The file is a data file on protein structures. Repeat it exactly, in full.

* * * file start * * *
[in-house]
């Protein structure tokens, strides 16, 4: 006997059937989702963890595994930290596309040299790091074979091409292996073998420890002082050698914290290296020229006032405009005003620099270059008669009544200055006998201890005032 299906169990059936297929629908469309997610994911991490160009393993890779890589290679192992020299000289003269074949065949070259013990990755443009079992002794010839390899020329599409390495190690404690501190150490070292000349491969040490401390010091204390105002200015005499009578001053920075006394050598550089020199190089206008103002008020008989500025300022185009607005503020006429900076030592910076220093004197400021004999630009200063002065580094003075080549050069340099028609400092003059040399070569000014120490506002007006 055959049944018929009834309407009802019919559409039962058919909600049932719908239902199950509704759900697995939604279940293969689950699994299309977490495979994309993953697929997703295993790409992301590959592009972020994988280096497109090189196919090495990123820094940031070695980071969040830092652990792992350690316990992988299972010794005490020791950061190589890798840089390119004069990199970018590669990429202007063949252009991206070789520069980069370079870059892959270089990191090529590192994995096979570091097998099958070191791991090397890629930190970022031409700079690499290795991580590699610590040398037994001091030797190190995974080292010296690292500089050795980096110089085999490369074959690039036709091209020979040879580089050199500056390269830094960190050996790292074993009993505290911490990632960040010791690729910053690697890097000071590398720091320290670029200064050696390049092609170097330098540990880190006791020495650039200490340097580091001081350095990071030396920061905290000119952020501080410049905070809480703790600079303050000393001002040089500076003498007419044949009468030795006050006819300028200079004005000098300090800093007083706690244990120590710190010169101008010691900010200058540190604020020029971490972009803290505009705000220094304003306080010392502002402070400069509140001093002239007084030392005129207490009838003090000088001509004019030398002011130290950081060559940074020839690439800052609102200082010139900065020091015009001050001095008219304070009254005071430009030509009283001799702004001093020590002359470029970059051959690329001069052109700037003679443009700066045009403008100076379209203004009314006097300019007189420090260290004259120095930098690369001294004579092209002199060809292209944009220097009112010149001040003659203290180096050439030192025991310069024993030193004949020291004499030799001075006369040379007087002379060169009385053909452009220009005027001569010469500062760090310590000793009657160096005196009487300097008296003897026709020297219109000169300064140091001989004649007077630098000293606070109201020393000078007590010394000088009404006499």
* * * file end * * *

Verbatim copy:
[in-house]
């Protein structure tokens, strides 16, 4: 006997059937989702963890595994930290596309040299790091074979091409292996073998420890002082050698914290290296020229006032405009005003620099270059008669009544200055006998201890005032 299906169990059936297929629908469309997610994911991490160009393993890779890589290679192992020299000289003269074949065949070259013990990755443009079992002794010839390899020329599409390495190690404690501190150490070292000349491969040490401390010091204390105002200015005499009578001053920075006394050598550089020199190089206008103002008020008989500025300022185009607005503020006429900076030592910076220093004197400021004999630009200063002065580094003075080549050069340099028609400092003059040399070569000014120490506002007006 055959049944018929009834309407009802019919559409039962058919909600049932719908239902199950509704759900697995939604279940293969689950699994299309977490495979994309993953697929997703295993790409992301590959592009972020994988280096497109090189196919090495990123820094940031070695980071969040830092652990792992350690316990992988299972010794005490020791950061190589890798840089390119004069990199970018590669990429202007063949252009991206070789520069980069370079870059892959270089990191090529590192994995096979570091097998099958070191791991090397890629930190970022031409700079690499290795991580590699610590040398037994001091030797190190995974080292010296690292500089050795980096110089085999490369074959690039036709091209020979040879580089050199500056390269830094960190050996790292074993009993505290911490990632960040010791690729910053690697890097000071590398720091320290670029200064050696390049092609170097330098540990880190006791020495650039200490340097580091001081350095990071030396920061905290000119952020501080410049905070809480703790600079303050000393001002040089500076003498007419044949009468030795006050006819300028200079004005000098300090800093007083706690244990120590710190010169101008010691900010200058540190604020020029971490972009803290505009705000220094304003306080010392502002402070400069509140001093002239007084030392005129207490009838003090000088001509004019030398002011130290950081060559940074020839690439800052609102200082010139900065020091015009001050001095008219304070009254005071430009030509009283001799702004001093020590002359470029970059051959690329001069052109700037003679443009700066045009403008100076379209203004009314006097300019007189420090260290004259120095930098690369001294004579092209002199060809292209944009220097009112010149001040003659203290180096050439030192025991310069024993030193004949020291004499030799001075006369040379007087002379060169009385053909452009220009005027001569010469500062760090310590000793009657160096005196009487300097008296003897026709020297219109000169300064140091001989004649007077630098000293606070109201020393000078007590010394000088009404006499």